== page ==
In an interview that aired on Oct. 1, Attorney General Merrick Garland indicated he would resign if President Joe Biden requested him to participate in investigations into former President Donald Trump.
“I am sure that that will not happen, but I would not do anything in that regard,” Mr. Garland said when asked on CBS News’s “60 Minutes” what his reaction would be if the president asked him “to take action with regard to the Trump investigation.”
“And if necessary, I would resign. But there is no sense that anything like that will happen,” Mr. Garland continued.
The attorney general responded, "No," when asked if he had ever had to warn President Biden to keep his influence out of the process, adding that the president "has never tried to put hands on these investigations."
Mr. Garland tried to reinforce the Justice Department's autonomy and address a wide variety of topics in the interview, stating that neither he nor any other member of the administration had spoken with special counsel Jack Smith regarding the federal proceedings involving President Trump.
“The most important aspect of the regulations is that the special counsel is not subject to the day-to-day supervision of anyone in the Justice Department,” Mr. Garland said.
He also refuted reports that special counsel David Weiss, who is looking into first son Hunter Biden, was "slow walking" the probe.
He went on to assert that "this judge refuses to acknowledge the ruling, which is very plain for all to see."
The ruling asserted that the New York Attorney General Letitia James didn't have grounds to sue President Trump, causing the case to be narrowed to just include dealings made after Feb. 6, 2016, and claims made after July 13, 2014. Due to her resignation from the Trump Organization in 2016, former first daughter Ivanka Trump was no longer named as a defendant following this ruling.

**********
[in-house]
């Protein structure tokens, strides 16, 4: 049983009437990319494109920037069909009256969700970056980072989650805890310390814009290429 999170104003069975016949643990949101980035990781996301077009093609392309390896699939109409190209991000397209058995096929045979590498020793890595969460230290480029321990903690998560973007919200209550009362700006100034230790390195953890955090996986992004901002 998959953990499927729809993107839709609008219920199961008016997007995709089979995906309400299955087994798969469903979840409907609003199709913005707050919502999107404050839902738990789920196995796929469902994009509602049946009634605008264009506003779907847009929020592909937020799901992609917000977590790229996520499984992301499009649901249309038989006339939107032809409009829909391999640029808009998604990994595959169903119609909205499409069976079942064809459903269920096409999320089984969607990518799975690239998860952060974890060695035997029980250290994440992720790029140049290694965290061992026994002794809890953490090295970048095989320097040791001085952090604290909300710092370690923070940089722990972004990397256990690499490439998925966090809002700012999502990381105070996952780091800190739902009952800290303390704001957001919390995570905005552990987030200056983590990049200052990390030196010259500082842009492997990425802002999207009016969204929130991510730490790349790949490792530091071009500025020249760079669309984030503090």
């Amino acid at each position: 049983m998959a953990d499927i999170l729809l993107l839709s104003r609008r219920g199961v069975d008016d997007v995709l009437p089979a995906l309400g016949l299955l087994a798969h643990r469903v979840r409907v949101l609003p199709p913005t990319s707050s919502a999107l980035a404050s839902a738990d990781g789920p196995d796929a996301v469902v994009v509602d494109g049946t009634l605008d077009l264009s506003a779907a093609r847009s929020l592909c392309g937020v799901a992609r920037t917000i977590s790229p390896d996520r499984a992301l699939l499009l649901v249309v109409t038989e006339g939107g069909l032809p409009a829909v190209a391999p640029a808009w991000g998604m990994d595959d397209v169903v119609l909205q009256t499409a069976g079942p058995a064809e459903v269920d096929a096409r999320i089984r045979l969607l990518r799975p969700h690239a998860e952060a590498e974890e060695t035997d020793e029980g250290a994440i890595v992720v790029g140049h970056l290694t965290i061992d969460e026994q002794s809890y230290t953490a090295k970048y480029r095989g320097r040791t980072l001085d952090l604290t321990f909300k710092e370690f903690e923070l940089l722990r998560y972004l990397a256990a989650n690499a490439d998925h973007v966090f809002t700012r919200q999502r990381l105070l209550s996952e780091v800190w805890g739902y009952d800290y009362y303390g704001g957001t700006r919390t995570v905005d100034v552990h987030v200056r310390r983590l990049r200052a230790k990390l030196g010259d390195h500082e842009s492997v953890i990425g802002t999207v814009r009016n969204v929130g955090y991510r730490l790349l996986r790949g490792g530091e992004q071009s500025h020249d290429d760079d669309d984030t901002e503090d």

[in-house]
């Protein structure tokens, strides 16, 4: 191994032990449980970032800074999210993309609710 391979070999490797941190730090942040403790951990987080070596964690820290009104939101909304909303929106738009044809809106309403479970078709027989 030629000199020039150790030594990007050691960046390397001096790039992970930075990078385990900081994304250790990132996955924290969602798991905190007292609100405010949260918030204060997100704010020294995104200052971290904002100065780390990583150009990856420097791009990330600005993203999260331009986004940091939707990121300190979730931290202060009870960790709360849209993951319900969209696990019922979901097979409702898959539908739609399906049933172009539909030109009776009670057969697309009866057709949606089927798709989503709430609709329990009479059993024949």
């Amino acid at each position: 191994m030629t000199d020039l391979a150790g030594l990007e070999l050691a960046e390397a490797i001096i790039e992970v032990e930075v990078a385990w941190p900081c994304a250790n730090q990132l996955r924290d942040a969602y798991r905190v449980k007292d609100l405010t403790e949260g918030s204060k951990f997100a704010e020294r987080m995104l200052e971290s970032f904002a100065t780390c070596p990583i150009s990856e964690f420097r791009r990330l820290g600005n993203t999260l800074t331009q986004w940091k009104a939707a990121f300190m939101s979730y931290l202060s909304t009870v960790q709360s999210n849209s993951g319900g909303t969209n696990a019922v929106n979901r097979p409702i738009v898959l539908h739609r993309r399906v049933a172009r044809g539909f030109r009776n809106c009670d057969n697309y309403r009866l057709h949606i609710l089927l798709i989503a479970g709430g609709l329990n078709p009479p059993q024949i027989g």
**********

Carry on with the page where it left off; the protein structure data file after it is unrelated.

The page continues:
Last month, the former president, who is also running for election again in the upcoming 2024 presidential election, promised that he would appoint a task force to investigate alleged political persecution by the Biden administration.
On Sept. 15, before over a thousand people at the Pray, Vote, Stand Summit in Washington, the 77-year-old former president and leading Republican candidate made the pledge.
“To reverse these cruel travesties of justice, tonight I'm announcing that the moment I win the election, I will appoint a special task force to rapidly review the cases of every political prisoner who has been unjustly persecuted by the Biden administration,” President Trump said.
The former president also asserted that he would swiftly assess the cases of people he has labeled political prisoners and "sign their pardons or commutations on day one."
"It's a horrible thing what's happening—22 years, 18 years, 10 years. It's a terrible thing,” President Trump said. Though he did not mention specific cases, a 22-year prison sentence was recently given to Enrique Tarrio, former leader of the Proud Boys, for crimes related to Jan. 6.
President Trump went on to say, “There's never been a thing like this happen in our country."